Recently I had an interesting conversation with Professor Susan Orr in which she highlighted the current importance of rethinking the ontology of the Art School in the context of COVID and lockdowns past, and maybe future. This encouraged me to consider how the identity and approach of creative disciplines, especially ‘making’ focused disciplines, might need to shift where there is little or no access to physical spaces. This, I believe, is an important question to ask even when we do find our way back into our buildings.
Lockdown has highlighted that teaching online has significant advantages over working in-buildings. This includes, flexibility, forms of inclusivity, expanded forms of access, international/transcultural opportunities and the potential for more open and connected forms of education. Clearly, we lose a lot when we are denied our buildings but that doesn’t negate the importance of the question posed by Prof Orr.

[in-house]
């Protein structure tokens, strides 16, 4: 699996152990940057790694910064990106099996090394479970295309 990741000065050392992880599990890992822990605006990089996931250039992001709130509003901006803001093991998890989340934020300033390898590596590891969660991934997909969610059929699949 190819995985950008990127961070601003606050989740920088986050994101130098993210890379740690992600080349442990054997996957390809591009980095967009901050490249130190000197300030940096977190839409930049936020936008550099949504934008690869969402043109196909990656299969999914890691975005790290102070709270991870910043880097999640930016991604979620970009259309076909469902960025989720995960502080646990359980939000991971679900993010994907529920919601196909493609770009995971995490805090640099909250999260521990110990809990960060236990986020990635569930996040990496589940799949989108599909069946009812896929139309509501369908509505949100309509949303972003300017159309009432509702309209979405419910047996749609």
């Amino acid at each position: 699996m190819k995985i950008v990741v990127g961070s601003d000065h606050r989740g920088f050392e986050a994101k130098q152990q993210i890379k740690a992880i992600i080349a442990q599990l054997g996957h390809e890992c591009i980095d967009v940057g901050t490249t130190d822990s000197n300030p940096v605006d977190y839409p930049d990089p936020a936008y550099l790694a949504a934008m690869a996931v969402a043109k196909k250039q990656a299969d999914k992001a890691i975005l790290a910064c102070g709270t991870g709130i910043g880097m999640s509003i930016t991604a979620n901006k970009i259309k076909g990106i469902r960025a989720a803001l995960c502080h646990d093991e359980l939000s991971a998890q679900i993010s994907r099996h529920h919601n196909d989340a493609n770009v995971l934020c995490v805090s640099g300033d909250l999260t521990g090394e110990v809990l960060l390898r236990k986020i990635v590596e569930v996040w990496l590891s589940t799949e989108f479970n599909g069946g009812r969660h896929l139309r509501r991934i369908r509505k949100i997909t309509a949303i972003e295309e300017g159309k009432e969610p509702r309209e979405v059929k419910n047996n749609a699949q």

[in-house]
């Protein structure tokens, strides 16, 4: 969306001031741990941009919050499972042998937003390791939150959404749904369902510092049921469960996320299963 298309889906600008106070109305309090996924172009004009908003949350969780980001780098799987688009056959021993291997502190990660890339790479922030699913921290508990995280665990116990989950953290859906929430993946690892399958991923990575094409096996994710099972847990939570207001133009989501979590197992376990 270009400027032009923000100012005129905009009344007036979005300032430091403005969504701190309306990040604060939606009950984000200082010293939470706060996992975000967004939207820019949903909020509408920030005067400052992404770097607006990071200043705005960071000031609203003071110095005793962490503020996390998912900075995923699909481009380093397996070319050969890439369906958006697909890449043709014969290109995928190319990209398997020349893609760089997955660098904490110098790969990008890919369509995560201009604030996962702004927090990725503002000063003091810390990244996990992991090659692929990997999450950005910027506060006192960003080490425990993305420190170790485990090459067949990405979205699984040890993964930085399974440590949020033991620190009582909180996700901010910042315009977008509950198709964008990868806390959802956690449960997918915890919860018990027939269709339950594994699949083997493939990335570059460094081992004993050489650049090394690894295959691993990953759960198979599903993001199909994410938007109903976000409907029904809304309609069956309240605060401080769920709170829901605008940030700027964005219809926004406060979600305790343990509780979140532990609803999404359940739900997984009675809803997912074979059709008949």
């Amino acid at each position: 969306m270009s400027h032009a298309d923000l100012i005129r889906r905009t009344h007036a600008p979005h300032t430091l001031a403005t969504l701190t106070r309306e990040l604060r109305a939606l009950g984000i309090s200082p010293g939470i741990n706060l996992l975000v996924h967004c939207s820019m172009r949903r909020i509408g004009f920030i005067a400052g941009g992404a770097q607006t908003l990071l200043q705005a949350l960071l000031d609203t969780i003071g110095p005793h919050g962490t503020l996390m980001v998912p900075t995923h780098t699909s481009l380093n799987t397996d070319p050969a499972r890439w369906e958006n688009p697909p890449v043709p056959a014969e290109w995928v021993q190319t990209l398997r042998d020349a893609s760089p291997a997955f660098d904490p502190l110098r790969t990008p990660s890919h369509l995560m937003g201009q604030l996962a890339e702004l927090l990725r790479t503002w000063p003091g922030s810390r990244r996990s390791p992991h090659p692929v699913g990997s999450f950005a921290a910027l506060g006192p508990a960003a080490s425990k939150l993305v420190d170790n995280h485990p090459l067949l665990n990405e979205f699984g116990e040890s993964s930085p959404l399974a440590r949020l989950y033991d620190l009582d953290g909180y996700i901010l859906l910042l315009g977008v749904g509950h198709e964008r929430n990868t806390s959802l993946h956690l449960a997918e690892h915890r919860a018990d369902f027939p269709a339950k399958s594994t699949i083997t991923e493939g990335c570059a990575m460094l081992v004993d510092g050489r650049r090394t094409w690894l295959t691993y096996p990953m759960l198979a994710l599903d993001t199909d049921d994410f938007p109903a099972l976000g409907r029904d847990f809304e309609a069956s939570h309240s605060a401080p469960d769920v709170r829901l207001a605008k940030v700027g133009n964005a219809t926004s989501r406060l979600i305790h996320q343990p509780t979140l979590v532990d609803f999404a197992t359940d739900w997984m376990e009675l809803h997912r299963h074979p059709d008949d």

The Digitally Engaged Learning conference
My submission to the Digitally Engaged Learning Conference responds to this in the forms of a short video-based provocation. It is designed to facilitate discussion in my session on how we might reimagine, rather than replicate, our institutions online. I’ve focused on the Art School here but I believe the ideas I raise apply to any higher education institution which is predominantly thought of in terms of physical spaces.
The online courses mentioned are run by University of the Arts London, University of the Creative Arts and The Open University (in that order).
Other influences on this line of thinking.
Earlier in the year I was lamenting the narrative that universities were ‘shut’ when teaching was continuing online – only the buildings were shut. I had this in mind when reviewing the data from a survey we undertook with staff and students about the effects of COVID on teaching and learning. It struck me that much of what students appear to consider ‘teaching’ online is a mirror of modes which take place in our buildings. Lectures, seminars, tutorials. Asynchronous activities and the provision of recordings is much appreciated in terms of flexibility but generally not thought of as part of teaching.